Etymology
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vena cava (n.)

Medical Latin, from Latin vena "vein" (see vein) + cava, from cavus "hollow" (from PIE root *keue- "to swell," also "vault, hole").

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metatarsal (adj.)

"of or pertaining to the metatarsus," 1739, from metatarsus "middle bones of the foot" (early 15c.), from Medieval Latin metatarsus, from meta "between, next after" (see meta-) + tarsus (see tarsus (n.)). As a noun, "a metatarsal bone," by 1854.

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venous (adj.)

1620s, from Latin venosus "full of veins," from vena (see vein).

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venule (n.)

"small vein," 1850, from Latin venula, diminutive of vena "vein" (see vein).

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venation (n.)

"arrangement of veins," 1640s, of plant structures, noun of state from Latin vena "vein" (see vein). Related: Venational.

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intravenous (adj.)

"in or occurring within a vein," 1847, from intra- "within, inside" + Latin venous, from vena "vein" (see vein). Related: Intravenously.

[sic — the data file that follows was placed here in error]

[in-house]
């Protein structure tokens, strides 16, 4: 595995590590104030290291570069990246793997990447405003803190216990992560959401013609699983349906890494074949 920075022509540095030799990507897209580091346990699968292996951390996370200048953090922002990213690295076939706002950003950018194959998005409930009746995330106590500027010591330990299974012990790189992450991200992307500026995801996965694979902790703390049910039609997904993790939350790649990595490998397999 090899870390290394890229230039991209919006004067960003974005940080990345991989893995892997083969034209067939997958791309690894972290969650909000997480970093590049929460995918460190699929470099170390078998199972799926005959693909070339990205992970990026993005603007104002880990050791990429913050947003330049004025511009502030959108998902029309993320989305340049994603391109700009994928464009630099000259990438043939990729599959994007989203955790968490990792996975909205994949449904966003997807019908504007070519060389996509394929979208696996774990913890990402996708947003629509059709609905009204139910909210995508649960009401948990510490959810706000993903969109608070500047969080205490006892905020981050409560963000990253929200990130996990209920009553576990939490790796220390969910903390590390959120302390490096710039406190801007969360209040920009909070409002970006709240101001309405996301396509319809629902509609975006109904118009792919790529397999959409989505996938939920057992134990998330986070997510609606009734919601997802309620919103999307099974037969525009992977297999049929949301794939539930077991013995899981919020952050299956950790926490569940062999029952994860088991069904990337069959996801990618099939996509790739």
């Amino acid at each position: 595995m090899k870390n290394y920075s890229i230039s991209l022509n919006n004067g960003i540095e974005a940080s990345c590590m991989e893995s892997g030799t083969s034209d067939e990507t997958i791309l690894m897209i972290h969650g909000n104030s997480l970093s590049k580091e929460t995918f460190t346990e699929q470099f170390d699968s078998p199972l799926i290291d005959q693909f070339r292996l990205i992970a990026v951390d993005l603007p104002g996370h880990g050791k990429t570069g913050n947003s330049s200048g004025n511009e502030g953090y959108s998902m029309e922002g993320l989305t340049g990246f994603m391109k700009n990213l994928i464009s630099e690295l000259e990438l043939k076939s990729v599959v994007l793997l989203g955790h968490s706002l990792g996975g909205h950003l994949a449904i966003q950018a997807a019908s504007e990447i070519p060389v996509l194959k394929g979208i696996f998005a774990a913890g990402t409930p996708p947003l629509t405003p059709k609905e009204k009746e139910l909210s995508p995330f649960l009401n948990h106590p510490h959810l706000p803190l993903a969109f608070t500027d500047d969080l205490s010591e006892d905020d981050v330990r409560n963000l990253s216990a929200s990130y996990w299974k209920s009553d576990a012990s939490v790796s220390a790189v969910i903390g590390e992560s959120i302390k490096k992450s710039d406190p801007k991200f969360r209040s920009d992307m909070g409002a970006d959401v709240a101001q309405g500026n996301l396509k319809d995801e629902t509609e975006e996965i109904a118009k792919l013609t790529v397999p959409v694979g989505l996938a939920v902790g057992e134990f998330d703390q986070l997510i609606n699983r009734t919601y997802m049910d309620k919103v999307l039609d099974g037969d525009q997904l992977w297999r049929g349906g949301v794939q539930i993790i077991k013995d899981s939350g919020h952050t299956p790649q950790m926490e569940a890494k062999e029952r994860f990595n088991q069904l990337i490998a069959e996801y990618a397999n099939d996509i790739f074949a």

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metacarpus (n.)

"the middle bones of the hand," 1650s, Modern Latin, from Greek metakarpion, from meta "between; next after" (see meta-) + karpos "wrist" (see carpus). In humans, the part of the hand between the wrist and the fingers or thumb (corresponding to the metatarsus of the foot). Related: Metacarpal.

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vein (n.)

c. 1300, from Old French veine "vein, artery, pulse" (12c.), from Latin vena "a blood vessel," also "a water course, a vein of metal, a person's natural ability or interest," of unknown origin. The mining sense is attested in English from late 14c. (Greek phleps "vein" had the same secondary sense). Figurative sense of "strain or intermixture" (of some quality) is recorded from 1560s; that of "a humor or mood, natural tendency" is first recorded 1570s.

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